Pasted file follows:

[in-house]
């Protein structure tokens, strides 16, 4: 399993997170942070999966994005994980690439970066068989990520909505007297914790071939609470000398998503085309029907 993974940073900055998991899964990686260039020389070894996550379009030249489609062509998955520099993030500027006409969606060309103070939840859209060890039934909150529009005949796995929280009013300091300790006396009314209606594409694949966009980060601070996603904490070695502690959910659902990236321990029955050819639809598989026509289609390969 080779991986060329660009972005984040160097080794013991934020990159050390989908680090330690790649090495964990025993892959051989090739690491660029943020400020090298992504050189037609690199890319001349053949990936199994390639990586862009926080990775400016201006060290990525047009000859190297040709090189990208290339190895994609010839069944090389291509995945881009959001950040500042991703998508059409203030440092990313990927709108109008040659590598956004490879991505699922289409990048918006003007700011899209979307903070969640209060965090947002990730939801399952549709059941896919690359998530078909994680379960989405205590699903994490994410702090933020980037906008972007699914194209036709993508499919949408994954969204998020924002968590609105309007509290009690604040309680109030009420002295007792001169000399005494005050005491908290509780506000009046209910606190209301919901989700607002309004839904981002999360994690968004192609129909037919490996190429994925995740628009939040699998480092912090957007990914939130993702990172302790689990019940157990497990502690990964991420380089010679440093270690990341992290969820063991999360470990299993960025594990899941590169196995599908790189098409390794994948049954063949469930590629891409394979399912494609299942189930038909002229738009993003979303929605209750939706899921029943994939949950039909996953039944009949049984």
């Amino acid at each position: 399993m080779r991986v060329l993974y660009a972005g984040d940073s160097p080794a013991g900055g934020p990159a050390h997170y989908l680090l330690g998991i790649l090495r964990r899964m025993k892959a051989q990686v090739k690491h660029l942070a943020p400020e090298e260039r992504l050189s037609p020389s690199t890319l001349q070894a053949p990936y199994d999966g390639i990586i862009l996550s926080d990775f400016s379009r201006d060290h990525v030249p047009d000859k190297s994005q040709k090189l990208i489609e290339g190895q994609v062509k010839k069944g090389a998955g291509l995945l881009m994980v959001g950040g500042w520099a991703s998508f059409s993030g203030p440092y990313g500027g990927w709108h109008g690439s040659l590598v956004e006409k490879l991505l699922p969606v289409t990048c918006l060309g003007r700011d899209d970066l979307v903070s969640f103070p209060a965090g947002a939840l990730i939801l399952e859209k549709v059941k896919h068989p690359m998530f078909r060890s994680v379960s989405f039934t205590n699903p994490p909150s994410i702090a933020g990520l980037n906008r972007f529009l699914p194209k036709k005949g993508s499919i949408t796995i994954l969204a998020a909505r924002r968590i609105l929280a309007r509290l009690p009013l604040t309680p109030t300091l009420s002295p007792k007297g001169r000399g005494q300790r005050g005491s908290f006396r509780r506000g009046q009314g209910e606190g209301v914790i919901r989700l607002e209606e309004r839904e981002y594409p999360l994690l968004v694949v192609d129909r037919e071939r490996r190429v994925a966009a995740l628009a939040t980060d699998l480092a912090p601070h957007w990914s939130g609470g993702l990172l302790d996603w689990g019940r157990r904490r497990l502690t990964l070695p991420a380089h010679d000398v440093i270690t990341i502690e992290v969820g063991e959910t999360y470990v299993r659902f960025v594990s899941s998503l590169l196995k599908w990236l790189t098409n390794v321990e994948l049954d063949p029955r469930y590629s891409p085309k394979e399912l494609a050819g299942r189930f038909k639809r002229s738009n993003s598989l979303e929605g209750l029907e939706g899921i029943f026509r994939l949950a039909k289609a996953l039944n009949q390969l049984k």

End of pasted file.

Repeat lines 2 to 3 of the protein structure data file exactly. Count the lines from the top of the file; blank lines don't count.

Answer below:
């Protein structure tokens, strides 16, 4: 399993997170942070999966994005994980690439970066068989990520909505007297914790071939609470000398998503085309029907 993974940073900055998991899964990686260039020389070894996550379009030249489609062509998955520099993030500027006409969606060309103070939840859209060890039934909150529009005949796995929280009013300091300790006396009314209606594409694949966009980060601070996603904490070695502690959910659902990236321990029955050819639809598989026509289609390969 080779991986060329660009972005984040160097080794013991934020990159050390989908680090330690790649090495964990025993892959051989090739690491660029943020400020090298992504050189037609690199890319001349053949990936199994390639990586862009926080990775400016201006060290990525047009000859190297040709090189990208290339190895994609010839069944090389291509995945881009959001950040500042991703998508059409203030440092990313990927709108109008040659590598956004490879991505699922289409990048918006003007700011899209979307903070969640209060965090947002990730939801399952549709059941896919690359998530078909994680379960989405205590699903994490994410702090933020980037906008972007699914194209036709993508499919949408994954969204998020924002968590609105309007509290009690604040309680109030009420002295007792001169000399005494005050005491908290509780506000009046209910606190209301919901989700607002309004839904981002999360994690968004192609129909037919490996190429994925995740628009939040699998480092912090957007990914939130993702990172302790689990019940157990497990502690990964991420380089010679440093270690990341992290969820063991999360470990299993960025594990899941590169196995599908790189098409390794994948049954063949469930590629891409394979399912494609299942189930038909002229738009993003979303929605209750939706899921029943994939949950039909996953039944009949049984």
């Amino acid at each position: 399993m080779r991986v060329l993974y660009a972005g984040d940073s160097p080794a013991g900055g934020p990159a050390h997170y989908l680090l330690g998991i790649l090495r964990r899964m025993k892959a051989q990686v090739k690491h660029l942070a943020p400020e090298e260039r992504l050189s037609p020389s690199t890319l001349q070894a053949p990936y199994d999966g390639i990586i862009l996550s926080d990775f400016s379009r201006d060290h990525v030249p047009d000859k190297s994005q040709k090189l990208i489609e290339g190895q994609v062509k010839k069944g090389a998955g291509l995945l881009m994980v959001g950040g500042w520099a991703s998508f059409s993030g203030p440092y990313g500027g990927w709108h109008g690439s040659l590598v956004e006409k490879l991505l699922p969606v289409t990048c918006l060309g003007r700011d899209d970066l979307v903070s969640f103070p209060a965090g947002a939840l990730i939801l399952e859209k549709v059941k896919h068989p690359m998530f078909r060890s994680v379960s989405f039934t205590n699903p994490p909150s994410i702090a933020g990520l980037n906008r972007f529009l699914p194209k036709k005949g993508s499919i949408t796995i994954l969204a998020a909505r924002r968590i609105l929280a309007r509290l009690p009013l604040t309680p109030t300091l009420s002295p007792k007297g001169r000399g005494q300790r005050g005491s908290f006396r509780r506000g009046q009314g209910e606190g209301v914790i919901r989700l607002e209606e309004r839904e981002y594409p999360l994690l968004v694949v192609d129909r037919e071939r490996r190429v994925a966009a995740l628009a939040t980060d699998l480092a912090p601070h957007w990914s939130g609470g993702l990172l302790d996603w689990g019940r157990r904490r497990l502690t990964l070695p991420a380089h010679d000398v440093i270690t990341i502690e992290v969820g063991e959910t999360y470990v299993r659902f960025v594990s899941s998503l590169l196995k599908w990236l790189t098409n390794v321990e994948l049954d063949p029955r469930y590629s891409p085309k394979e399912l494609a050819g299942r189930f038909k639809r002229s738009n993003s598989l979303e929605g209750l029907e939706g899921i029943f026509r994939l949950a039909k289609a996953l039944n009949q390969l049984k």